Employer's contribution to the health and dental insurance plans - Treasury Board Secretariat: for 2017, the amount is 283,421 and for 2016 is 237,736.
Information technology services - Shared Services Canada: for 2017, the amount is 179,474 and for 2016 is 179,474.
Legal services - Justice Canada: for 2017, the amount is 41,186 and for 2016 is 37,668.
Payroll services - Public Services and Procurement Canada: for 2017 4,576, the amount is  and for 2016 4,515.
Audit services - Office of the Auditor General of Canada: for 2017, the amount is 2,602 and for 2016 is 2,600.
Workers' compensation benefits - Employment and Social Development Canada: for 2017, the amount is 1,185 and for 2016 1,254.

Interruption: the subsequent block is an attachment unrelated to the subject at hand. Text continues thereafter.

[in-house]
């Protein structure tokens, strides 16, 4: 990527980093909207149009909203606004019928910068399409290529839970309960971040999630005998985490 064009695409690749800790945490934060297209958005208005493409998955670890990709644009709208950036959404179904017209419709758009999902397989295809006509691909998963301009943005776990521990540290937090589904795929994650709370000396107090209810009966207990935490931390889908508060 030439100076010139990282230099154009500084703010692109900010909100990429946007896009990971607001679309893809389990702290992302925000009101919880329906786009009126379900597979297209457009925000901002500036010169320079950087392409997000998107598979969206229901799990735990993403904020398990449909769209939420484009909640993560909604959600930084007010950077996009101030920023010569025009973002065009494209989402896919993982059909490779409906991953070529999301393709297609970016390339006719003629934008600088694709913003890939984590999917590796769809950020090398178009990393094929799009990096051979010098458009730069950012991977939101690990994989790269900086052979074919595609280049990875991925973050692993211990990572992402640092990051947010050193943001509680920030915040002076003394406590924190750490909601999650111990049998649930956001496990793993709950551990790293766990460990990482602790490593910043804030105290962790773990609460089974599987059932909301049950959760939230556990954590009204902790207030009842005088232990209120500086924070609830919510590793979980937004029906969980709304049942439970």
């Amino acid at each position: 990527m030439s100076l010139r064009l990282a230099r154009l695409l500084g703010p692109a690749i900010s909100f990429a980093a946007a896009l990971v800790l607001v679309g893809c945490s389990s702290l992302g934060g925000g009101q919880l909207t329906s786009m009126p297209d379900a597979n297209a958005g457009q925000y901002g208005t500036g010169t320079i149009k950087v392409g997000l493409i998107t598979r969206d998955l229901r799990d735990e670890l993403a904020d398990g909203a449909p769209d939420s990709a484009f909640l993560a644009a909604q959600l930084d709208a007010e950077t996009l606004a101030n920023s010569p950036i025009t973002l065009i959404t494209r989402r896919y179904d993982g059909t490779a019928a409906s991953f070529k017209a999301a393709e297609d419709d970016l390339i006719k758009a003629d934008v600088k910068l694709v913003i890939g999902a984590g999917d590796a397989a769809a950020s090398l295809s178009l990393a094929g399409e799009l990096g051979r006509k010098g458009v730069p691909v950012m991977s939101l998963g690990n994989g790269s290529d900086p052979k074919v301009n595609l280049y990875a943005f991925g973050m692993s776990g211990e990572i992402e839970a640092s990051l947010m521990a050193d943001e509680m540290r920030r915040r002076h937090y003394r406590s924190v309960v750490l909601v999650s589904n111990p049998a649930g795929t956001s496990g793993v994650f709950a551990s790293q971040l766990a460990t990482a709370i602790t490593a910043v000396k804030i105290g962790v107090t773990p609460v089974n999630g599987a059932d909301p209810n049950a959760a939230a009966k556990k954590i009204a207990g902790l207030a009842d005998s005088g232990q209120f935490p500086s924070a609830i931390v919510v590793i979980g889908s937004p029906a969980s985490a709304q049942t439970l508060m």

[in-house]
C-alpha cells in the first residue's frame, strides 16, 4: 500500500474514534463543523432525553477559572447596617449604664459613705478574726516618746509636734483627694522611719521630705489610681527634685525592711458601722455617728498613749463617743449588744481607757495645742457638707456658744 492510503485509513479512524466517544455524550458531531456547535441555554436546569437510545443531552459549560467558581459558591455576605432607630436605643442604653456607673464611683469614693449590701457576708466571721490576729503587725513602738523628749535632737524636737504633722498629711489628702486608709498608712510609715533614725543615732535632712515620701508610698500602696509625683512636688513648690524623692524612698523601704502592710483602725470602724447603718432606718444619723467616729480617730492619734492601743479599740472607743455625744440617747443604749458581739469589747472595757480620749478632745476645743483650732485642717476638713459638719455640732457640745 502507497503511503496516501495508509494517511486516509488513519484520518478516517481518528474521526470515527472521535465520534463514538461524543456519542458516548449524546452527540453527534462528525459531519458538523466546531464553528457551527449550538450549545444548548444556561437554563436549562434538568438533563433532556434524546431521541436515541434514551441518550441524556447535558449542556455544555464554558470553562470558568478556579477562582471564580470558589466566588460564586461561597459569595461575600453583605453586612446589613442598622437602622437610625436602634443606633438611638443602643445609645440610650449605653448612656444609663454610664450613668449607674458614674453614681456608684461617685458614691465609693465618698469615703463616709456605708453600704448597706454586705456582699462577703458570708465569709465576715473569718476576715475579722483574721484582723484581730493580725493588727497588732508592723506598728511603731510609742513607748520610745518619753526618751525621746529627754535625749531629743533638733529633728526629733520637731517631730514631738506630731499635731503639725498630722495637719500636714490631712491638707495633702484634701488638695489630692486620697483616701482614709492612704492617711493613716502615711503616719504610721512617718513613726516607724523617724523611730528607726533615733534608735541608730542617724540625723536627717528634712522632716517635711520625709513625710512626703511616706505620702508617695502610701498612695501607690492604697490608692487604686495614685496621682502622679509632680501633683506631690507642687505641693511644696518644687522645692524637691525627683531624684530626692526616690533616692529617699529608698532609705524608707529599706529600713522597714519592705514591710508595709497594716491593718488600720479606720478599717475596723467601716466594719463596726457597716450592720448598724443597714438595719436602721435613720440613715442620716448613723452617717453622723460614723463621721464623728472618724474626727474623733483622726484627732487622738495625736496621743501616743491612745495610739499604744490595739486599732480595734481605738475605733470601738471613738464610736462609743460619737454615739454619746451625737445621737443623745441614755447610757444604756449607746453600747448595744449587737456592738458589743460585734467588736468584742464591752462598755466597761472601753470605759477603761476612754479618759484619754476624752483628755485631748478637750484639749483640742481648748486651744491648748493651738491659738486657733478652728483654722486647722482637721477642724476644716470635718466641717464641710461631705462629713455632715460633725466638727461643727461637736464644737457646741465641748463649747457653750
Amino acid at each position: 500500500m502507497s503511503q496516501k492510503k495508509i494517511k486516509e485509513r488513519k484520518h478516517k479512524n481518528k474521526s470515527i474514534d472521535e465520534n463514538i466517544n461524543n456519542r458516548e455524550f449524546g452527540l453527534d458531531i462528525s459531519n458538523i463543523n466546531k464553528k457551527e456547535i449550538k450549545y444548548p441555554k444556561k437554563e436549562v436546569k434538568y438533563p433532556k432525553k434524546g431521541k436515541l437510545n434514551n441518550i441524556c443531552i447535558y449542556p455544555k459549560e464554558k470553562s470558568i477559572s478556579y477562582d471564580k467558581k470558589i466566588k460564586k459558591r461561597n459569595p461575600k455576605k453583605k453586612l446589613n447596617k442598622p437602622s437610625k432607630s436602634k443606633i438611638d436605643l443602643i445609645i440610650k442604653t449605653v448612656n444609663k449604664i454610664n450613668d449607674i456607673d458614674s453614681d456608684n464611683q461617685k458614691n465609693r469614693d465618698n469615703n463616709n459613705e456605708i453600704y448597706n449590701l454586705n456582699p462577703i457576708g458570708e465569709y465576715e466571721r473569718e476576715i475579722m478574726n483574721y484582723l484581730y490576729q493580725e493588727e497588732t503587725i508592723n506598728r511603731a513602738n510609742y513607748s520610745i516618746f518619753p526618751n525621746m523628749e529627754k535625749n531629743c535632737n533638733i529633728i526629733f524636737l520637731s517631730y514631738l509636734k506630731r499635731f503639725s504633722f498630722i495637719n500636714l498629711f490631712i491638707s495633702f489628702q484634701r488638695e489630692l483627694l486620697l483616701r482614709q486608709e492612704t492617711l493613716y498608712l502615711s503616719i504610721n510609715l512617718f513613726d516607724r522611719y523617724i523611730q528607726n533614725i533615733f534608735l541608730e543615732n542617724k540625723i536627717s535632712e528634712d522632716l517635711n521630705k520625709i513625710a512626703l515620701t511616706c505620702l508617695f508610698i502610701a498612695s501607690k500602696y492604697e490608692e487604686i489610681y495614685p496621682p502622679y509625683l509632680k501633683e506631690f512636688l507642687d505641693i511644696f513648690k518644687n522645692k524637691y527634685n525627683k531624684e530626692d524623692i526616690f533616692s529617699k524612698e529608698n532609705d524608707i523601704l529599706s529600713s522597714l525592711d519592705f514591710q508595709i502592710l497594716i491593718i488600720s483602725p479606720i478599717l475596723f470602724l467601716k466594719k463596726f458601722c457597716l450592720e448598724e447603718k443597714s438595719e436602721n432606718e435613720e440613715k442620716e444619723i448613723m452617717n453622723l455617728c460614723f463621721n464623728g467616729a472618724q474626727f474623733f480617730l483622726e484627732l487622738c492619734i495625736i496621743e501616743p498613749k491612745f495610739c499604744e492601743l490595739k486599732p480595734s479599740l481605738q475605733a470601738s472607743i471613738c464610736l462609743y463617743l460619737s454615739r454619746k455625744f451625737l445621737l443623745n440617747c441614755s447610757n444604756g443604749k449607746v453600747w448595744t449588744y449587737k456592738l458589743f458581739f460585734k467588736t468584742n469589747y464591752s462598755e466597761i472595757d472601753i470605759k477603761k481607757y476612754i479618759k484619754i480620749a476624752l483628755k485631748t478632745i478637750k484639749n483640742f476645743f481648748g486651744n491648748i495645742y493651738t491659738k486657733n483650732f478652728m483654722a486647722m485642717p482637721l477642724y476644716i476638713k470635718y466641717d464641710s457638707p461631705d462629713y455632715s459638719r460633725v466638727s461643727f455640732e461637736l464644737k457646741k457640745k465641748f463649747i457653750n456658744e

Total: for 2017, the amount is 512,444 and for 2016 463,247.

11. Board of Management

Pursuant to the Canada Revenue Agency Act, a Board of Management is appointed to oversee the organization and administration of the CRA and the management of its resources, services, property, personnel and contracts. The expenses relating to the board's activities for the year included in the net cost of operations were as follows:

Long description 

The table presents the Board of Management. The information is presented in thousands of dollars.

Board of Management
Compensation: the amount for 2017 is 305 and for 2016 262.
Travel: the amount for 2017 is 94 and for 2016 80.
Professional services and other expenses: the amount for 2017 is 62 and for 2016 62.
Total for the Board of Management: the amount for 2017 is 461 and for 2016 404.

Other related costs
Corporate Secretariat support: the amount for 2017 is 593 and for 2016 572.
Total: the amount for 2017 is 1,054 and for 2016 976.

12. Contingent liabilities